“When they felt depressed, instead of getting a Lexapro prescription, they went riding or sailing or they just damn well forgot about it and moved on. They weren’t thinking of their private selves all the time; they were thinking of how to help the rest of us with their public selves. During the two worst days of her life, Jacqueline planned a funeral that is still an iconic series of images of mourning. She knew the immense power of surfaces. In our world we scorn surfaces. Superficial has become a dirty word.”
I’m sure it was around your house too, Susan.
“I listened to Jack Kennedy’s famous call for service, “Ask…what you can do for your country,” in a barn in Vermont where I was at boarding school. My generation was electrified by his leadership. In the 50 years since, we have become a far more democratized culture. In those days a cat could look at a king; now every cat is a king. Everything the Kennedys said seems powerful and precious because there was so much they did not say. We knew very little about them and they weren’t about to tell us either—they were our Gods. Are secrets the key to great leadership? Can we be led by someone who is a mere human with daughters who long for a puppy, a live-in mother-in-law, and trouble quitting smoking? We have brought our Gods down to earth these days; these interviews might make us wish we hadn’t.”
Yeah they’re really pathetic aren’t they?
Clearly they’re not in the least concerned with what Jackie and her ilk think.
A fortiori the black sheep of said ilk, Eugene
I encountered Jackie The O twice. Once was when I was working as a guard at the Metropolitan Museum of Art. She was being escorted by Thomas Hoving to see some exhibit or other and unlike any notable who every showed up there (eg. Francis Bacon, David Hockney, Sam Wagstaff &Robert Mapplethorpe, Jean-Marie Straub & Danielle Huillet, Massimo Girotti) was supremely aware of being “recognized” by “the general public” ie people she basically despised but whose voyeuristic fealty she craved. IOW, pretty fucking tacky.
But that was nothing compared to the other time I ran into her — at Tamburlaine. One of the last of the Mafia-run discos, carrying on post-Stonewall despite the fact that the glory days of gay speakeasies were long gone it was on the West Side, somewhere in the 50s’ just off Madison. For the life of me I can’t recall how I discovered it. But its soignee loucheness kept bringing me back. The usual Gambino family thugs at the door were remarkably pleasant, the crowd was great, and so was the d.j. who frequently played “Haunted” by Dusty Springfield and “You’re The One” by Little Sister — an offshoot of Sly and the Family Stone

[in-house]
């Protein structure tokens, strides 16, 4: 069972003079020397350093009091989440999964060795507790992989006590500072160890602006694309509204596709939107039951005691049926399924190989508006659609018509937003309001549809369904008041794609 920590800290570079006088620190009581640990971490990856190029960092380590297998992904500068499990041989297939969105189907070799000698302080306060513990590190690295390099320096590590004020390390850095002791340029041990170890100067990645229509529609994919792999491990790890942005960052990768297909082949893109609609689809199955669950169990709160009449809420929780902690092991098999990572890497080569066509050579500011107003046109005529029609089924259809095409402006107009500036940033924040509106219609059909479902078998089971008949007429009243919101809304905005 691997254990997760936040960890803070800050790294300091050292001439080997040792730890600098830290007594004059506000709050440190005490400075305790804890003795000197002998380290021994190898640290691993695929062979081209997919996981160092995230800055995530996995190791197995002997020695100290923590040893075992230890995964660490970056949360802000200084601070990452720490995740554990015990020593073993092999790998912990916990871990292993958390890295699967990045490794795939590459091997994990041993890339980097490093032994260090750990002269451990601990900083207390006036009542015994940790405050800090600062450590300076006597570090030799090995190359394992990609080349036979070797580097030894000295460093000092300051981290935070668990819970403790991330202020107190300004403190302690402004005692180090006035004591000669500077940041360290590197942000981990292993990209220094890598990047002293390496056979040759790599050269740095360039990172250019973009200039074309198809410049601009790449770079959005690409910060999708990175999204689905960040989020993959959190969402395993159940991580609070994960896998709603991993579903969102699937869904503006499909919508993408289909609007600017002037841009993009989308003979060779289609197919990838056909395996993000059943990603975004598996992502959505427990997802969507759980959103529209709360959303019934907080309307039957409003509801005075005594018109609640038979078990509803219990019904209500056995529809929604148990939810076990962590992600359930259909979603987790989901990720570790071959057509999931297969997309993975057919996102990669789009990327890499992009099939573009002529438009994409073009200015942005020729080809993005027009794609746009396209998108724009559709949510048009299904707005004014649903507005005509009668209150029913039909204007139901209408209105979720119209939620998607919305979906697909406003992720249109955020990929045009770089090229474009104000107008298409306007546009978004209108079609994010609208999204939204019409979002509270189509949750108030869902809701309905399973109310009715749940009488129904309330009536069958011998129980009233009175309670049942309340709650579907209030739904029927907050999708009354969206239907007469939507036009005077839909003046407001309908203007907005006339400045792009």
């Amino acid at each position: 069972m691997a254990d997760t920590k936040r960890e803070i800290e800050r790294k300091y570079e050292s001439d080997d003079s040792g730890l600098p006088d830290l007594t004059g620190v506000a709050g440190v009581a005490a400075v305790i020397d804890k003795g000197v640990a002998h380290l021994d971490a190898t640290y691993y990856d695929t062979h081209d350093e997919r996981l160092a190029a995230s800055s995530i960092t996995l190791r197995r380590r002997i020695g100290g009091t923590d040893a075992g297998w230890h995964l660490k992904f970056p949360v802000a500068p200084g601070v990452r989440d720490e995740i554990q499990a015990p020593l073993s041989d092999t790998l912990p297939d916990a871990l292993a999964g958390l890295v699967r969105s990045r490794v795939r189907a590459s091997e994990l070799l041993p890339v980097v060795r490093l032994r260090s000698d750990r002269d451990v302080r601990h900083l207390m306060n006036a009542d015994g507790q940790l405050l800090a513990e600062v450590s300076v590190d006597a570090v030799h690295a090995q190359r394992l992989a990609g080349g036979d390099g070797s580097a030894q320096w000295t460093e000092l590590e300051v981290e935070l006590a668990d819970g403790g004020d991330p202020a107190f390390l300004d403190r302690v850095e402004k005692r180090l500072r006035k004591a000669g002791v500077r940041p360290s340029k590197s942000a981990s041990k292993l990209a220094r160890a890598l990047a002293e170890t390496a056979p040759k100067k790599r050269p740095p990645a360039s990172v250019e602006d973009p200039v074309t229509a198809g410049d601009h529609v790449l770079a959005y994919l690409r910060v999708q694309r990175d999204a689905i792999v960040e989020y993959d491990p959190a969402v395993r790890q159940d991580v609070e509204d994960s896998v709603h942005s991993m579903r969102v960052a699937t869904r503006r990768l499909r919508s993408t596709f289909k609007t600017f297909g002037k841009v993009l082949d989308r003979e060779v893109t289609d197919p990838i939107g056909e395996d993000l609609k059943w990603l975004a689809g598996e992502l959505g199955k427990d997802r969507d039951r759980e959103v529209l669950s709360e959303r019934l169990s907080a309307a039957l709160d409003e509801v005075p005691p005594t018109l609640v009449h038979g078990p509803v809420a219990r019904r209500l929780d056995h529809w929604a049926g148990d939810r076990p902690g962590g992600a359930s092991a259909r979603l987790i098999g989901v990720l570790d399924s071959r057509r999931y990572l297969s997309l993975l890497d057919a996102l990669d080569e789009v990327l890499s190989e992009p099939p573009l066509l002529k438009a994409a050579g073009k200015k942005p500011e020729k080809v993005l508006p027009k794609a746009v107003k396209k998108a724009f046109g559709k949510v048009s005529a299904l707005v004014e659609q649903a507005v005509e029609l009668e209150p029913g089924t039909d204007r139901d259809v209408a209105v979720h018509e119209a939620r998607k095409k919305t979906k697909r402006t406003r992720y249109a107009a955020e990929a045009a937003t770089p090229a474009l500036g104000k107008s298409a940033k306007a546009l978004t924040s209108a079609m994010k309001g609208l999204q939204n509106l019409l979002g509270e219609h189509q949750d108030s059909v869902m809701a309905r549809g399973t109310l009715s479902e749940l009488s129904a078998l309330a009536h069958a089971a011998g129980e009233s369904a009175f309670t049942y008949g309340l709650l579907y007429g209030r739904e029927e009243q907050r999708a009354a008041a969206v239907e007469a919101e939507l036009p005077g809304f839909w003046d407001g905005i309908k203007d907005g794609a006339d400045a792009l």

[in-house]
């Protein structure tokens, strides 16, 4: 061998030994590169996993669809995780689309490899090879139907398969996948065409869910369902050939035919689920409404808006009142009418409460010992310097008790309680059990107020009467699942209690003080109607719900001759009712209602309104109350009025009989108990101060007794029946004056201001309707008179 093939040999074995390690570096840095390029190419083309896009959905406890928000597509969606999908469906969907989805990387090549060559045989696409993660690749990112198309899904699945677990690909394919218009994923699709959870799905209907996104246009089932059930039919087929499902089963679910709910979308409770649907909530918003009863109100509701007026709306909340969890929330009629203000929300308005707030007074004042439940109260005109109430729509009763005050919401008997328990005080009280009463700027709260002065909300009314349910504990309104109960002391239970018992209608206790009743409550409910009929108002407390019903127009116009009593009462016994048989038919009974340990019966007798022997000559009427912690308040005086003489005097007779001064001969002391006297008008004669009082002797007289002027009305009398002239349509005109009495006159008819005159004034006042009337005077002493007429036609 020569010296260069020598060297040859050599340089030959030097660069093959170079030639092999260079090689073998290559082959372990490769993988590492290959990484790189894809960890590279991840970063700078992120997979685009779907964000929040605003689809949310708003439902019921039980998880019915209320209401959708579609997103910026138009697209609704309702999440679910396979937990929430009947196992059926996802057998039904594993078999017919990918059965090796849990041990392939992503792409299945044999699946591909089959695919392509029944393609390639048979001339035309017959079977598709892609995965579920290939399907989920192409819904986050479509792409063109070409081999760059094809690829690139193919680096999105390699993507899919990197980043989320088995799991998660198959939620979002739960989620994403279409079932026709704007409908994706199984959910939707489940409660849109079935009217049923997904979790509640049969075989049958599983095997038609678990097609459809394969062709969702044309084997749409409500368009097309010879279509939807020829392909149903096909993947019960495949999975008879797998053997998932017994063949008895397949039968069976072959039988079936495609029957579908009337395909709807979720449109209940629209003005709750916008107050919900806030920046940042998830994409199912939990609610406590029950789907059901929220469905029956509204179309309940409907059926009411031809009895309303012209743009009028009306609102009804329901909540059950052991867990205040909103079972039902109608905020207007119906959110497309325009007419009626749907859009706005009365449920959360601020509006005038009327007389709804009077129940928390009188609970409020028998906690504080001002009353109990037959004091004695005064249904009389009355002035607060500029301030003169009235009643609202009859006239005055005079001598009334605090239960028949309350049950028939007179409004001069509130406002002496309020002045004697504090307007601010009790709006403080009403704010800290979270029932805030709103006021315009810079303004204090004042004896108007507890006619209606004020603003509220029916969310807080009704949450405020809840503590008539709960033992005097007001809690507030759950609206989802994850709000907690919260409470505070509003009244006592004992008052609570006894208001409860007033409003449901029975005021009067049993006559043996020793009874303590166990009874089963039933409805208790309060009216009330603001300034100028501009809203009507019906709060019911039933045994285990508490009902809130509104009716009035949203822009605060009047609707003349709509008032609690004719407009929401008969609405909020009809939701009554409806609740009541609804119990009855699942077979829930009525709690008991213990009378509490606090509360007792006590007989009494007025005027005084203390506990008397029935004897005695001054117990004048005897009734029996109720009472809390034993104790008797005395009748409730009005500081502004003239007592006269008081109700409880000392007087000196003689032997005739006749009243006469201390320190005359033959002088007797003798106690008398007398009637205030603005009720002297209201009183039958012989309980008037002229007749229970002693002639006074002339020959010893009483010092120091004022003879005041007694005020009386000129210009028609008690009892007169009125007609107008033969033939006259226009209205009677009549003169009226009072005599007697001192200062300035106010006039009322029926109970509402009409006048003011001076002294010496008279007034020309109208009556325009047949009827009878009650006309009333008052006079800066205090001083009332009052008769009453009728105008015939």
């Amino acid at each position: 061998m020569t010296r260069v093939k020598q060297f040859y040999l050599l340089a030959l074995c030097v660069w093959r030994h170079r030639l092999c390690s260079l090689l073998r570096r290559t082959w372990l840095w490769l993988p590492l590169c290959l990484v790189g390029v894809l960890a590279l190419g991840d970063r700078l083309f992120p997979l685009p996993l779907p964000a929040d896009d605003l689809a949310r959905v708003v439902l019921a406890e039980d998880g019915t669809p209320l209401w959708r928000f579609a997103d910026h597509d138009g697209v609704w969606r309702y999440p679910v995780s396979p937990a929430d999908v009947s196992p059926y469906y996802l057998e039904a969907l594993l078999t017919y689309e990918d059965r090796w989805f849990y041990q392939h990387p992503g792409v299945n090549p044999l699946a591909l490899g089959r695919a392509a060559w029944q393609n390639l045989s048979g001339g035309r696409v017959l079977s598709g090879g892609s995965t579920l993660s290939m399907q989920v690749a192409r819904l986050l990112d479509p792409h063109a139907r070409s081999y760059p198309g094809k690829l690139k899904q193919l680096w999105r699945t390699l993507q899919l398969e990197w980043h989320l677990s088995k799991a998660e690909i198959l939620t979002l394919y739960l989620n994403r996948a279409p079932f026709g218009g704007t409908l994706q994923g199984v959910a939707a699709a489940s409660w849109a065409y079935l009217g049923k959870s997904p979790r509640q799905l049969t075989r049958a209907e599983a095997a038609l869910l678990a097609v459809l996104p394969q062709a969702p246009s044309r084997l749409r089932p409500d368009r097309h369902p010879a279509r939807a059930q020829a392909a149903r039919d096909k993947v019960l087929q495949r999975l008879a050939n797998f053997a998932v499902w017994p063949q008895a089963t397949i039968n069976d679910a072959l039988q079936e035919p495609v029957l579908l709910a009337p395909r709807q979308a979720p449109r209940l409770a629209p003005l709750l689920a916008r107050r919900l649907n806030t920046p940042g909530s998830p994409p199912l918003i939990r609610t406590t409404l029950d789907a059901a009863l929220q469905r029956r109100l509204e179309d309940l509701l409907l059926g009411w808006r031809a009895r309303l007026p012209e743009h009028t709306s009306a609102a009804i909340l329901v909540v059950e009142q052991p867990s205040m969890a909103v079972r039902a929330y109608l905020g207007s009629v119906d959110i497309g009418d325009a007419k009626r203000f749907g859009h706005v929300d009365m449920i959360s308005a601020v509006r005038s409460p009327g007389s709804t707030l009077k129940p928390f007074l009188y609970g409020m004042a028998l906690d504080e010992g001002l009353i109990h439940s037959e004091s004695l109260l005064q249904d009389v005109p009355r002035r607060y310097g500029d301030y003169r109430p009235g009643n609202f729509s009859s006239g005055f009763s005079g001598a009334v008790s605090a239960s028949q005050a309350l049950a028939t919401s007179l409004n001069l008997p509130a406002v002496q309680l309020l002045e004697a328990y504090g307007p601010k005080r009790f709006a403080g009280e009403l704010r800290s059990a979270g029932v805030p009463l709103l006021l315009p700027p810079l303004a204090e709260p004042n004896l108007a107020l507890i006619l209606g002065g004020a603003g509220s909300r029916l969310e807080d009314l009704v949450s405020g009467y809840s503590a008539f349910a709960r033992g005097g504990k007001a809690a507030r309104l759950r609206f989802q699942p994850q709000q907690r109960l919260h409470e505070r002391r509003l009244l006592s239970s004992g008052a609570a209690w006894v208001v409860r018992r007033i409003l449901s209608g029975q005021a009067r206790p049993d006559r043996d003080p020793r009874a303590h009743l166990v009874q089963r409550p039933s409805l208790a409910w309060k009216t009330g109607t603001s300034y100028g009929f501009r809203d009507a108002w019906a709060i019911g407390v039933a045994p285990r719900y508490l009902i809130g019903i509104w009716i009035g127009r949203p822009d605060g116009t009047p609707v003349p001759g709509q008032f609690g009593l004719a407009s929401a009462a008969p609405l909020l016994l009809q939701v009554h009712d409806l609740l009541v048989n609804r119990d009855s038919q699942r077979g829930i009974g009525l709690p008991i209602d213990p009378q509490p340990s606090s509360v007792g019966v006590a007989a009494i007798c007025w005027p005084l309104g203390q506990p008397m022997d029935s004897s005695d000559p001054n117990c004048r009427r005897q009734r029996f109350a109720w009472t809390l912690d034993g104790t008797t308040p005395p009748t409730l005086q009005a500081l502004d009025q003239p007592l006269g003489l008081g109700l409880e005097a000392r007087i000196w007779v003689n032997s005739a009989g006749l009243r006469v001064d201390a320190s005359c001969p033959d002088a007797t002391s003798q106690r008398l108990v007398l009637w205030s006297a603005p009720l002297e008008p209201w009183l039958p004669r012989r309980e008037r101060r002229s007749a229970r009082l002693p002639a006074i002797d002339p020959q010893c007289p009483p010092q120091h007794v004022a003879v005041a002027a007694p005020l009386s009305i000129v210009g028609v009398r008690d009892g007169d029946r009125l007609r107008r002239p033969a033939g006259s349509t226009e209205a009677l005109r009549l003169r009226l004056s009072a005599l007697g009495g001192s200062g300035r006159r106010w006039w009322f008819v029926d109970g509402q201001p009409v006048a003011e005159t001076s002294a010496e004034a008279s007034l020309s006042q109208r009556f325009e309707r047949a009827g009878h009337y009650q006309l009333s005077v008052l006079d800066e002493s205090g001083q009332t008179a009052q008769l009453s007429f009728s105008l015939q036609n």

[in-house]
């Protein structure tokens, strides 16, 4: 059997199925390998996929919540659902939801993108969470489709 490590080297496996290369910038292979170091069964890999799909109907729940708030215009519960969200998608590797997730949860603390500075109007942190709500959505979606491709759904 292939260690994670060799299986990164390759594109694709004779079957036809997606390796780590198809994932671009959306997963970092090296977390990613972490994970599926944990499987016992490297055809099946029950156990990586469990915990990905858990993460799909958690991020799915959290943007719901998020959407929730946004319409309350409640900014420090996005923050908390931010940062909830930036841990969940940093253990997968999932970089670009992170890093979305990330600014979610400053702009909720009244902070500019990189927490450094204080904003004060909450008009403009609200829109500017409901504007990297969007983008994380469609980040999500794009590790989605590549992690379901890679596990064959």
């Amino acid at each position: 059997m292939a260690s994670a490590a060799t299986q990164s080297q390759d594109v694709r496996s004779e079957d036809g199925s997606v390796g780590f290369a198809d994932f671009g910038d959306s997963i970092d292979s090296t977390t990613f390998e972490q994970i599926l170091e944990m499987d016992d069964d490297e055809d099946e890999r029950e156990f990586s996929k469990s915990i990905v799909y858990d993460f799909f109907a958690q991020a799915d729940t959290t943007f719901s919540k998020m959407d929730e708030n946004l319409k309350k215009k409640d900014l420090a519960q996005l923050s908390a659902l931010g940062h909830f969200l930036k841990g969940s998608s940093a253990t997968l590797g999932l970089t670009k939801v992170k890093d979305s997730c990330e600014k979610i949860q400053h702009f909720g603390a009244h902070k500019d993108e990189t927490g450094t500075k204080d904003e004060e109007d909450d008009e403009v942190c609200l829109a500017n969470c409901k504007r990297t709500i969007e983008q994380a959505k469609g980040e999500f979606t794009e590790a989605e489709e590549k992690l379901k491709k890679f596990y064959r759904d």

Well with the right drugs it was infectious.
Anyhoo one night there was a commotion at the door. The usually semi-somnambulant Gambino goombahs sprang into action, demanding that the way be cleared for somebody or other. They came to a booth were a few regulars were sitting and told them to move — NOW! As the booths were just spots to flop in the regs had no ‘right” to them. Besides they were by that time excited by what they saw coming towards them — Jackie. She was nicely dressed in something simple and non attention-getting. But what sparked our attention were her escorts: two quite elderly gay men who looked as if they had “been around” since the late 19th century. Rent boys who graduated to sub Billy Baldwin “interior decorators” most likely.But what was Jackie doing with them and what was she doing at Tamburlaine. We foud out quite quickly. She was slumming.
The sight of Jackie brought smiles and cheers to all and sundry – at first. The bolder members of the crowd danced up to her table and gestured to her — inviting her to get up and dance with us all. Wasn’t that what she was there for? No it wasn’t. Stone deities in the Valley of the Kings had more life to them.
And so we ignored her. Clearly upset by our indifference, Jackie and her aged entourage fled.
Forget the White house tour. Forget “hauling her ass” (as Lenny Bruce so famously said) in Dallas. It’s the Jackie of Tamburlaine that stays with me. One might almost say I’m haunted by her.
But not quite. Right Dusty?